'Big shoes to fill' as Riders look to new season sans Chris Jones' defensive chops

It's one thing to replace Chris Jones the head coach. But it's a totally different matter to replace Chris Jones, the defensive coordinator.

Jones built quite a repetition in the CFL for being a defensive genius.

He has one Grey Cup ring as a head coach, but he owns four rings from Grey Cup teams on which he ran the defence.

Jones is now a senior defensive specialist with the Cleveland Browns.

Jones' defection to the NFL created several vacancies in the Riders' football operations department.

Craig Dickenson was given the keys to the head coach's office, while Jason Shivers moved into the office of the D.C.

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'Effort.'

That's how Shivers responded to his very first question as the new defensive coordinator on Monday when asked what we can expect.

"Without effort, without getting to the football and having the right mentality, you can match up and do whatever you want to do. But without effort, you are not going to be successful."

Effort was not an issue for the 2018 Roughriders, so basically Shivers is looking to pick up where they left off.

Duplicating 2018 however, will be a monumental task.

The Roughriders tied a CFL single-season record with 11 defensive touchdowns.

They led the league in interceptions and tied for the league lead in quarterback sacks.

They were the reason the Roughriders did as well as they did, in spite of an unproductive offence.

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Some very important spokes of that defensive wheel moved on during free agency including Willie Jefferson, Samuel Eguavoen, and Tobi Antigha.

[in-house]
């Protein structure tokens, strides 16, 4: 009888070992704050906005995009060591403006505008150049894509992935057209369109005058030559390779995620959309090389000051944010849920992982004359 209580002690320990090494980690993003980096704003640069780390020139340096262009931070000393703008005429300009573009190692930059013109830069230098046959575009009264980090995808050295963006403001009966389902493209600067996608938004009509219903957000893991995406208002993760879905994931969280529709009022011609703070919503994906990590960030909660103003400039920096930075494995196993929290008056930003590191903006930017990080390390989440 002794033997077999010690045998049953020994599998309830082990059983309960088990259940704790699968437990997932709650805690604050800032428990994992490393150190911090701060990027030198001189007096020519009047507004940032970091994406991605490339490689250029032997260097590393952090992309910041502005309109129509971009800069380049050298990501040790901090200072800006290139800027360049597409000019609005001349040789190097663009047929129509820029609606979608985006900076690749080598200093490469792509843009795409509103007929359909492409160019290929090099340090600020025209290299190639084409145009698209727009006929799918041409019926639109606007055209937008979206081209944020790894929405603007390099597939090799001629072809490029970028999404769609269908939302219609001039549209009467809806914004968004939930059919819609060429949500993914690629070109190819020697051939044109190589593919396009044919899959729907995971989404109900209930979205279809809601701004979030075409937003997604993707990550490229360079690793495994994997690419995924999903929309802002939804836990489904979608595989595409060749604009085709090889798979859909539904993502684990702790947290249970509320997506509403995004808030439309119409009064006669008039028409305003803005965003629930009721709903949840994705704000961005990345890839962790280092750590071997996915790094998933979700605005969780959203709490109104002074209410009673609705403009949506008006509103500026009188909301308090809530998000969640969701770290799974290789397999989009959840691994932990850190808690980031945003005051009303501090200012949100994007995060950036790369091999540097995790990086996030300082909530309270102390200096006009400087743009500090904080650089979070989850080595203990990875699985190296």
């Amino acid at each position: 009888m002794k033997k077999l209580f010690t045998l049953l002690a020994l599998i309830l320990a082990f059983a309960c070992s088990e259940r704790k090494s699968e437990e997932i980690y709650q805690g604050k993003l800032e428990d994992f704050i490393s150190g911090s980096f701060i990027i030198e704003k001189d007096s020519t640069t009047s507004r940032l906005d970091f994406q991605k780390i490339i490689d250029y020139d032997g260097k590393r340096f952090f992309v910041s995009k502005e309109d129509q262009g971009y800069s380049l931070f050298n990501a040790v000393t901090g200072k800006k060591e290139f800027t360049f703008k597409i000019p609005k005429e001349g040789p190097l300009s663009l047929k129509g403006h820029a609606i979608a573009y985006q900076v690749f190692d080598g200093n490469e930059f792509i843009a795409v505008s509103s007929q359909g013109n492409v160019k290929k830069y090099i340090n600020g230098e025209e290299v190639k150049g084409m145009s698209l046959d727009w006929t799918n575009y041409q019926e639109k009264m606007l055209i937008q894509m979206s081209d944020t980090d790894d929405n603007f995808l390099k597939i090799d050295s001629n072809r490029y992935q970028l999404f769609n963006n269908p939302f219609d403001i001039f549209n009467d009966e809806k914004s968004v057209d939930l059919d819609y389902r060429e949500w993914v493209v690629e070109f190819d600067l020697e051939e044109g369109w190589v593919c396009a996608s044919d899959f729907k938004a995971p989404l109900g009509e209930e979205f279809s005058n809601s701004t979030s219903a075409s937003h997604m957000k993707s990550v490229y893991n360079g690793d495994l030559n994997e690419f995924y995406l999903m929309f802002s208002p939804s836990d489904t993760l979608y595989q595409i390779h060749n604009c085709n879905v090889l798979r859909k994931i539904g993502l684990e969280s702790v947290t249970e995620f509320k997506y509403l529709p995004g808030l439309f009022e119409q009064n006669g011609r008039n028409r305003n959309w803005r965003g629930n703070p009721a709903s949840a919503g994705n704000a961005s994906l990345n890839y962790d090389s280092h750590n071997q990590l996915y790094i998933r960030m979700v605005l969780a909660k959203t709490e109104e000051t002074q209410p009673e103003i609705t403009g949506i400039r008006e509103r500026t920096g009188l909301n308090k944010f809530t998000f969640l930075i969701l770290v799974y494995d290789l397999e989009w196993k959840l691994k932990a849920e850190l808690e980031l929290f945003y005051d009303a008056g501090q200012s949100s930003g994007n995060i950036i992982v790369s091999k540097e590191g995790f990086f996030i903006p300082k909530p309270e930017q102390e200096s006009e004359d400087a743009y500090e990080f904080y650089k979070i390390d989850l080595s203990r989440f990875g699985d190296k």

But they were more than adequately replaced with defensive linemen Micah Johnson and A.C. Leonard, plus linebacker Soloman Elimimian.

Johnson, Elimimian and Charleston Hughes may be getting on in years, but in their prime, those three together on the same defence would have and may still be a solid base for a CFL all-star team.

With a proper rotation to keep those three healthy and fresh, Shivers will have himself a formidable group to work with.

"I'm gonna let my dogs hunt," said Shivers of his strategy, but there will be more to it than just letting them off the leash.

To work all that talent into a cohesive unit is what Shivers will need to draw on from what he learned from his mentor.

"Big shoes to fill for sure," said Shivers on taking over for Jones.

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There doesn't appear to be any concern from those now under Shivers' direction.

Jefferson was a big loss but with Leonard and Hughes on the edges, Johnson and Zack Evans plugging up the middle, the secondary feels that with the added depth on the front line, they will have plenty of opportunities to pad their turnover stats.

"I thought I was excited last year but this year I'm really licking my chops," said defensive back Ed Gainey, whose interception tally was only three last year compared to 10 in 2017.

There are certainly no worries from the man who is now filling Jones' head coaching shoes.

"Shivers was up in that box calling quite a bit of defence, this isn't his first rodeo in this system." said Dickenson.

"He's got a great rapport with the players, he's very organized, very intelligent, I think he's going to do a great job."

Camp notes

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Linebacker Soloman Elimimian has yet to make an appearance on the field at Riders' camp. As a vice president of the Canadian Football League Players' Association (CFLPA), Elimimian is touring the country briefing players on the collective bargaining agreement.

Paul McRoberts was a day two standout at Griffifths Stadium. McRoberts, a six-foot-three receiver from SE Missouri State was a human highlight reel on Monday, making several jaw dropping catches.

The Riders also suffered what appeared to be their first serious injury of camp. Defensive lineman Jordan Reaves was helped off the field after going down during one-on-ones.

Second round draft choice Brayden Lenius left Sunday's practice with a suspected hamstring injury. He is expected to miss 10-15 days.